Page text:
# Weightlessness in space

1. Oct 14, 2007

### Boogeyman

The astronaut in space feels weightless, yet he has weight. Could you guys explain? I have an idea but not quite sure...

2. Oct 14, 2007

### Staff: Mentor

One must distinguish real weight (the pull of earth's gravity) with what is called apparent weight, which is the magnitude of the contact force supporting an object. "Weightlessness" is when the apparent weight equals zero.

The supporting contact force is what gives us the feeling of having weight. Remove the support--by jumping out the window, for example--and you'll feel "weightless". (Until you hit the ground, that is.)

Last edited: Oct 14, 2007
3. Oct 14, 2007

### Boogeyman

Does a spacecraft in orbit around the Earth need a force (i.e from the rockets) to maintain constant speed? Why?

I think the answer is yes but I can't give a good reason..my mind keeps telling me the spacecraft will keep constant velocity but the acc. due to gravity (3N/kg) obviously can't be ignored...

4. Oct 14, 2007

### cevdet.erturk

I think u r confused about the meanings of weight and mass.

weight=gravity.mass and it depends where u stand. Earth, mars, moon or smthn.

But mass is same everywhere. As it is in space.

Note: Astronaut has an accelaration? But feeling of jumping window (till touchin ground) contains an accelaration. I mean these should be different feelings from each other.

5. Oct 14, 2007

### Staff: Mentor

According to Newton's first law, the answer is no.

The acceleration due to gravity is perpendicular to the direction of motion, so it does not affect the speed, just the direction. That's what an orbit is.

6. Oct 14, 2007

### Boogeyman

Yeah I know mass is constant, but in this last question, I'm not sure if a spacecraft with a weight needs a force to keep constant speed.

7. Oct 14, 2007

### Boogeyman

Ah, good I was thinking along the lines of that. My mind's real rusty..

8. Oct 14, 2007

### mathman

The net force on an object (satellite, astronaut, moon) in orbit around the earth is zero. The earth's gravity is balanced by the centrifugal force resulting from being in orbit. If the object was not in orbit, it would fall to earth. If the earth's gravity stopped, it would go on a straight line tangent to the orbit (at the point it was when the earth disappeared).

9. Oct 14, 2007

### Staff: Mentor

No. If the spacecraft is in a stable orbit around the earth, it needs no rockets to maintain its speed.

(I'm getting slow; Looks like several others answered this question!)

10. Oct 14, 2007

### Boogeyman

How do I calculate speed of the spacecraft when all I'm given is mass(1000kg), radius(12000km) and gravitational field strength(3N/kg)? I know weight is 3000N, but I can't make the connection..

11. Oct 14, 2007

### Staff: Mentor

No. Gravity exerts a net force on the object and the object is accelerating as it moves in its orbit.

Centrifugal force is a "fictitious" force that is an artifact of viewing things from a rotating reference frame. (No need to use a noninertial frame here.)

If there were no force acting on the object, it would keep going in a straight line at constant speed. But gravity pulls it in a curved orbit. If the object doesn't have enough speed, it will crash into the earth.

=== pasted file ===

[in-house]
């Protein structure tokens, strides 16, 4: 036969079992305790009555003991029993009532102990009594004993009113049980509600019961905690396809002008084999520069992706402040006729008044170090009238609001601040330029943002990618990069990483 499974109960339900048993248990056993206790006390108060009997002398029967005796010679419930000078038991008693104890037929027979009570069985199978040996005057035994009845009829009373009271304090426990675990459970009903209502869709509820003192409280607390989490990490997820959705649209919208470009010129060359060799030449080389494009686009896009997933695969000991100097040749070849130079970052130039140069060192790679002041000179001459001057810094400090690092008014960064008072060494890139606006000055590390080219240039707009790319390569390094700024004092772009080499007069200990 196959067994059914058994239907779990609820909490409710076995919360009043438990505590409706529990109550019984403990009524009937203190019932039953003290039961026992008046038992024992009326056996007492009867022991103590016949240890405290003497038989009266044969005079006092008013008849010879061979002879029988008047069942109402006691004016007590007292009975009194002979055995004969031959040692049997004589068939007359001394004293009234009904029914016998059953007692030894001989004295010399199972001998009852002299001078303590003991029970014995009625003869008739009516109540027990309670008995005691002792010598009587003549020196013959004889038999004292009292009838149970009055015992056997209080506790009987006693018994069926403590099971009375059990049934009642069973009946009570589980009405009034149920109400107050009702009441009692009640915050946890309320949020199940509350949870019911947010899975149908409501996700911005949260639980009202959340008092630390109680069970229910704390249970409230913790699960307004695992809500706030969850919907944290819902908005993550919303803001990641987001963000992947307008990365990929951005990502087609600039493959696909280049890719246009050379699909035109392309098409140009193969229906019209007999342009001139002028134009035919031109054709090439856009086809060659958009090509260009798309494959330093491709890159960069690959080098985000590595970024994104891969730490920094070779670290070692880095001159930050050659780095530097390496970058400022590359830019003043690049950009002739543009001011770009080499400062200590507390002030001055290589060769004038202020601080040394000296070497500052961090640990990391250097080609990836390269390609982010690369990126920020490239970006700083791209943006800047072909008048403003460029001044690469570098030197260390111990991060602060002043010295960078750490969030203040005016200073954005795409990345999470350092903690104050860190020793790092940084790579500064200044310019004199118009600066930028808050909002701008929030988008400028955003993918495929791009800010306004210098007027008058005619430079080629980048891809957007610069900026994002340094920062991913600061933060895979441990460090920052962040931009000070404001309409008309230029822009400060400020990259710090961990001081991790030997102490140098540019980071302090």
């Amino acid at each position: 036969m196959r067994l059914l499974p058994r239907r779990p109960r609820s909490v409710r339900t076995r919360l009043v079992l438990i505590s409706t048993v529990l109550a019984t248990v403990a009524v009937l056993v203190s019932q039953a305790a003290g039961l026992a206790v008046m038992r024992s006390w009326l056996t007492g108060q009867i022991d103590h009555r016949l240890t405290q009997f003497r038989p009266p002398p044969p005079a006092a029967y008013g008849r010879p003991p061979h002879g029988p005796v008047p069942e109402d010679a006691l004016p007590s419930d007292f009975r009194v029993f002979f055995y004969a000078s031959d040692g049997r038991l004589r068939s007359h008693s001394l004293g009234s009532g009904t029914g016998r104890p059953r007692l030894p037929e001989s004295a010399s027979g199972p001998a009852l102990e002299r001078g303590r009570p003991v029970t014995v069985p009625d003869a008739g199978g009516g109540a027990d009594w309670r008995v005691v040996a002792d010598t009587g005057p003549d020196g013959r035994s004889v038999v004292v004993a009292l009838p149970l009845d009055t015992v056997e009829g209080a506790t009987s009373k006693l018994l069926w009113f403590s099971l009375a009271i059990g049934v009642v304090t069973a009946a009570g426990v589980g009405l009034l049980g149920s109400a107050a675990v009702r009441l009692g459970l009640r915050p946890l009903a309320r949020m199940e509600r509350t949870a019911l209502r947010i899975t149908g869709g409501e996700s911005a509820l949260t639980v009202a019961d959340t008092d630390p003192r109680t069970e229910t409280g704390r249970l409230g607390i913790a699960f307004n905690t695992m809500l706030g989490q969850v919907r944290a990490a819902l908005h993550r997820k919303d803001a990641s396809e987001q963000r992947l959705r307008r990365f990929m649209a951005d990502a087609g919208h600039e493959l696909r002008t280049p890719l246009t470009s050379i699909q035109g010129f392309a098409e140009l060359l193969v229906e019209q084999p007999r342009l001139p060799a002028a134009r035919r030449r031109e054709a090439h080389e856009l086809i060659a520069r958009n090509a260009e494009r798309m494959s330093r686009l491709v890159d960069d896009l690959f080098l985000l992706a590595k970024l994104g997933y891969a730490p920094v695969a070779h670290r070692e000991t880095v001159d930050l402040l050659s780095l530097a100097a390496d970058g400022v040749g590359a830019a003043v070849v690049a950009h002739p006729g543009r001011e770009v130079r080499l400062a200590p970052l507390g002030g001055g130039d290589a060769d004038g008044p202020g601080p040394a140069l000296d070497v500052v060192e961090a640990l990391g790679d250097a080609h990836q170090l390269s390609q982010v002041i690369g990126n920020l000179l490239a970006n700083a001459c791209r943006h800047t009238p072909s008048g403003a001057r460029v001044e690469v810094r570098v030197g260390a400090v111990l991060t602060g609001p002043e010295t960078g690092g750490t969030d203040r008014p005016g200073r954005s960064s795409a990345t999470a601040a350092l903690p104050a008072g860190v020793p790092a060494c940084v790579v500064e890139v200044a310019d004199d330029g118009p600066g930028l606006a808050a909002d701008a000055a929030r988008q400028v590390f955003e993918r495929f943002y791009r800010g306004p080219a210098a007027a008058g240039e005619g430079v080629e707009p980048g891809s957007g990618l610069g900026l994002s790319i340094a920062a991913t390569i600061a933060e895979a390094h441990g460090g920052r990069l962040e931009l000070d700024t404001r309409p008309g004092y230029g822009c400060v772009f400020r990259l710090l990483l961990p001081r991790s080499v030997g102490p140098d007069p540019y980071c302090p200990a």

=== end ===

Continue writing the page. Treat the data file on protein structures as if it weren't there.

12. Oct 14, 2007

### Staff: Mentor

Use Newton's 2nd law. Hint: Consider the centripetal acceleration of the spacecraft (assuming it's a simple circular orbit).

13. Oct 14, 2007

### Shooting Star

The spacecraft does not need any force from the rockets to keep it orbiting the earth, provided the orbit does not pass through the atmosphere. In circular orbit the speed remains constant, in elliptical orbits the speed will vary. But the craft is revolving around the earth due to gravity only,which you had rightly pointed out, cannot be ignored

Does the moon need rockets to be in orbit around the earth? Or the earth about the Sun ? Now you understand, I hope.

14. Oct 14, 2007

### Boogeyman

Yeah man, you guys' info is great.

15. Oct 14, 2007

### Shooting Star

Quote:
Originally Posted by Boogeyman
Does a spacecraft in orbit around the Earth need a force (i.e from the rockets) to maintain constant speed? Why?

I think the answer is yes but I can't give a good reason..my mind keeps telling me the spacecraft will keep constant velocity but the acc. due to gravity (3N/kg) obviously can't be ignored...

How does it follow from Newton's 1st law?

If the orbit is not a circular one, then the force due to gravity is not perpenicular to the direction of motion, except at the perigee and the apogee.

16. Oct 14, 2007

### Boogeyman

r=12000km
mass of spacecraft=1000kg
grav. field strength= 3N/kg
So the acceleration can be shown to be equal to v²/r where v is the speed around the orbit and r is the orbit radius..and F=ma. So using Newton's second law, a=3000N/1000kg=3m/s²

If a=3m/s², then 3m/s²=v²/12000 => 3x12000=v² so v=190m/s

I think that's it guys?

17. Oct 14, 2007

### rcgldr

If the orbit is not circular, than work is being done, and there are changes in speed. The total energy, which is the sum of gravitational potential energy and kinetic energy will be a constant.

18. Oct 14, 2007

### Boogeyman

Okay to make it clear, the orbit is circular. This is 15 year old physics guys...(cause I'm 15):D

19. Oct 14, 2007

### Staff: Mentor

Almost. The radius is given in km, not meters. Convert! (But you have the right idea.)

20. Oct 15, 2007

### Shooting Star

You are merely repeating what I had said. That's not what I had asked. I was curious when the mention of Newton's first law was made in a post. See my original posting.

Let's just forget it. It's not important.